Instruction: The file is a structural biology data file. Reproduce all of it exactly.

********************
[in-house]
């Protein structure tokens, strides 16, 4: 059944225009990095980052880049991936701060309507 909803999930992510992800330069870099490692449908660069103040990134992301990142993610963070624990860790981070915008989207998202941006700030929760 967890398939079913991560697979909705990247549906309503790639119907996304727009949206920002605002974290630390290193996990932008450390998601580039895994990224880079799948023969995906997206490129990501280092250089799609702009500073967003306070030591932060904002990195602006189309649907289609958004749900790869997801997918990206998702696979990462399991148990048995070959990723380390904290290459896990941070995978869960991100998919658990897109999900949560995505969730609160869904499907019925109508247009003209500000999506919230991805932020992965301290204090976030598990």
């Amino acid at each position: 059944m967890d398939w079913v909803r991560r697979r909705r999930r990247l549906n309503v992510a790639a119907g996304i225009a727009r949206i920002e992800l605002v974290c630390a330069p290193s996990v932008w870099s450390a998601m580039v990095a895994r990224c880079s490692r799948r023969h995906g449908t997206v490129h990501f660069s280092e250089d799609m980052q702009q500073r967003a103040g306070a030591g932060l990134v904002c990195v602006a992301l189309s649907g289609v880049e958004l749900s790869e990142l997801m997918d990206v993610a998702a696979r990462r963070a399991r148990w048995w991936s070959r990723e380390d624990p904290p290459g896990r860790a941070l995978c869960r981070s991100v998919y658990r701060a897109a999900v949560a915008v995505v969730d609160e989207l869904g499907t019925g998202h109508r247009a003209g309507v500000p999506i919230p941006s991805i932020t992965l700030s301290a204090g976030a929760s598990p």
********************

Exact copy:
[in-house]
């Protein structure tokens, strides 16, 4: 059944225009990095980052880049991936701060309507 909803999930992510992800330069870099490692449908660069103040990134992301990142993610963070624990860790981070915008989207998202941006700030929760 967890398939079913991560697979909705990247549906309503790639119907996304727009949206920002605002974290630390290193996990932008450390998601580039895994990224880079799948023969995906997206490129990501280092250089799609702009500073967003306070030591932060904002990195602006189309649907289609958004749900790869997801997918990206998702696979990462399991148990048995070959990723380390904290290459896990941070995978869960991100998919658990897109999900949560995505969730609160869904499907019925109508247009003209500000999506919230991805932020992965301290204090976030598990």
């Amino acid at each position: 059944m967890d398939w079913v909803r991560r697979r909705r999930r990247l549906n309503v992510a790639a119907g996304i225009a727009r949206i920002e992800l605002v974290c630390a330069p290193s996990v932008w870099s450390a998601m580039v990095a895994r990224c880079s490692r799948r023969h995906g449908t997206v490129h990501f660069s280092e250089d799609m980052q702009q500073r967003a103040g306070a030591g932060l990134v904002c990195v602006a992301l189309s649907g289609v880049e958004l749900s790869e990142l997801m997918d990206v993610a998702a696979r990462r963070a399991r148990w048995w991936s070959r990723e380390d624990p904290p290459g896990r860790a941070l995978c869960r981070s991100v998919y658990r701060a897109a999900v949560a915008v995505v969730d609160e989207l869904g499907t019925g998202h109508r247009a003209g309507v500000p999506i919230p941006s991805i932020t992965l700030s301290a204090g976030a929760s598990p």